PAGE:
Although with mixed feelings over this trilogy compared to the seminal masterworks of The Lord of the Rings, I was still optimistic walking into this final entry in director Peter Jackson’s fleshed out (and fleshed out) adaptation of J R R Tolkien’s classic novel.  We join Bilbo and his merry band of Dwarves, headed by Thorin Oakenshield (Richard Armitage) housed up in the misty mountain following resident dragon Smaug having broke free and now laying siege to the nearby city of Lake Town.  With riches beyond compare and the search for the Arkenstone underway, Thorin has become corrupted by the greed and lust to take his place as King, and only Bilbo has the power to help having stolen the stone in case it made the dwarf leader even worse.  Meanwhile with the mountain now dragon-free, armies begin to approach for their share of the gold, and war looms.

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Immediately this is a more dramatic and action-packed entry in the middle earth cannon and things are kicking off pretty much from the start, with the lead up to conflict pretty tense.  However the corruption of Thorin and the Dwarves hanging around the mountain is a tad drawn out and I was eager for something to happen – and oh, did it!  A massive,  immense battle with legions upon legions of elves, orks, humans and dwarves all fighting … yet it was also pretty difficult to care all that much when it seemed like everyone was just out for a bigger piece of the pie – battle for middle earth (or helm’s deep for that matter) this was not.  So then I was beginning to really find the dwarves annoying and wishing they’d never gone on their fabled journey, pissed off a dragon, causing countless deaths as a result.  The whole quest as I’ve said before just not really seeming as necessary as what we see in LOTR.  Are we really meant to care?  No, and not even the director does it seems when the much sort after Arkenstone gets forgotten about entirely in the final act (but will no doubt re-surface in the extended edition…).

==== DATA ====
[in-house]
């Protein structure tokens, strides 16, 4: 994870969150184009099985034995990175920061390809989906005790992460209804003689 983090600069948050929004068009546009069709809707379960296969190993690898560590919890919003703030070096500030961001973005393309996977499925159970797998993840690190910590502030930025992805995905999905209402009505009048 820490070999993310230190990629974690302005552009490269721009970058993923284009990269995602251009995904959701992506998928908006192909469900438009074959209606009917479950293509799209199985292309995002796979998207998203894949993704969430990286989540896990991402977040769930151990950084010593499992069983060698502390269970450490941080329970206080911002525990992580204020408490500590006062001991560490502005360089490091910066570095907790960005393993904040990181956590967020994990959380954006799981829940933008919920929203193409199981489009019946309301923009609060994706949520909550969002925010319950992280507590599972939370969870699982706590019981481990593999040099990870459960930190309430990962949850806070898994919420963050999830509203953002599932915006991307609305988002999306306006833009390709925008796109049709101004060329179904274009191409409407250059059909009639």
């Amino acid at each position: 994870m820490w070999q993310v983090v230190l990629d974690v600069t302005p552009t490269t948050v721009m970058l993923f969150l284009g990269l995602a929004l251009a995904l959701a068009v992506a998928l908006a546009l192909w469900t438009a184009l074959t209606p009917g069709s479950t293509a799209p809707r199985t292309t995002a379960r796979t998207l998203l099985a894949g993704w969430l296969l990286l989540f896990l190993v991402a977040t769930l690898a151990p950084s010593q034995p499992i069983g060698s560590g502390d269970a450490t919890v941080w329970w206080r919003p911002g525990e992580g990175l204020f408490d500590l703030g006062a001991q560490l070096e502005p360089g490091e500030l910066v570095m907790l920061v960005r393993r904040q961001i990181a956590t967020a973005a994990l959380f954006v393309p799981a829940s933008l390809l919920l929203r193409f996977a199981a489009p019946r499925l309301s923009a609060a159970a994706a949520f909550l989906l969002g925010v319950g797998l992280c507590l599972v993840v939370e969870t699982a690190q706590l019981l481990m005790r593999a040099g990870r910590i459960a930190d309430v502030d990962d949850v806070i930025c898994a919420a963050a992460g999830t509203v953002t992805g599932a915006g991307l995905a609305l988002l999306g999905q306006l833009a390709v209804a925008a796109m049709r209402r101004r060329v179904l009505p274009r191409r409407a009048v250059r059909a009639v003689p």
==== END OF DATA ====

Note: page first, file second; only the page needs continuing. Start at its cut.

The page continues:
That being said this was still a real treat for CGI fans and does boast excellent fight sequences (the showdown between Thorin and the Ork baddie especially) and good turns from Evangeline Lilly as Tauriel and Sir Ian McKellen as the always excellent Gandalf.  Martin Freeman’s Bilbo remains solid for the lead, yet still lacks the personality or depth of the likes of Elija Wood’s Frodo Baggins or Viggo Mortenson’s Aragorn.  As a conclusion, this had plenty of energy and spectacle but lacked some of the wonder, diversity of locations and the sheer fantasy appeal of the other movies in the series … and for me remains the weakest of the trilogy.

Verdict  3 /5

Top Ten Television Crushes


Inspired once again from a post over at The Sporadic Chronicles Of  A Beginner Blogger, thought I’d post what female characters / actresses I’ve crushed on in television… Not quite as easy as my movies list (click!) I’ll admit, but interesting to compile none the less … in no particular order.  Warning… slight spoilers may appear.

Rachel Green in Friends

rachel

A fan favourite but the ‘every guy’s ideal girlfriend’ appeal of Jennifer Aniston’s ‘Rachel’ in the hit sitcom is the basis of why Aniston continues to be one of the most likeable actresses around today.  Her on/off love story with on-screen boyfriend ‘Ross’ was also one of the highlights of the show.

Daphne Millbrook in Heroes

daphne millbrook

Arrogant but spunky, an expert thief who has the ability to run like The Flash but hides the fact she was actually a paraplegic before her ‘powers’ kicked in … so a vulnerable side too.  Played wonderfully by Brea Grant.

Maggie in The Walking Dead

maggie

Tough, very attractive and her often troubled love affair with on-screen husband ‘Glenn’ really makes this show increasingly watchable.  Helps that Lauren Cohen’s a fine actress too, and can handle a machete like a ruthless killer.

Joan Holloway in Mad Men

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When I first saw this red haired bombshell, I thought … wow, who is this actress?  Yes her character may be a bitch, but as seasons continued, we did get to see a gentler side, and damn, that face, those lips…I could go on.  Christina Hendricks is what they were talking about when they coined the phrase ‘…and God Created Woman’.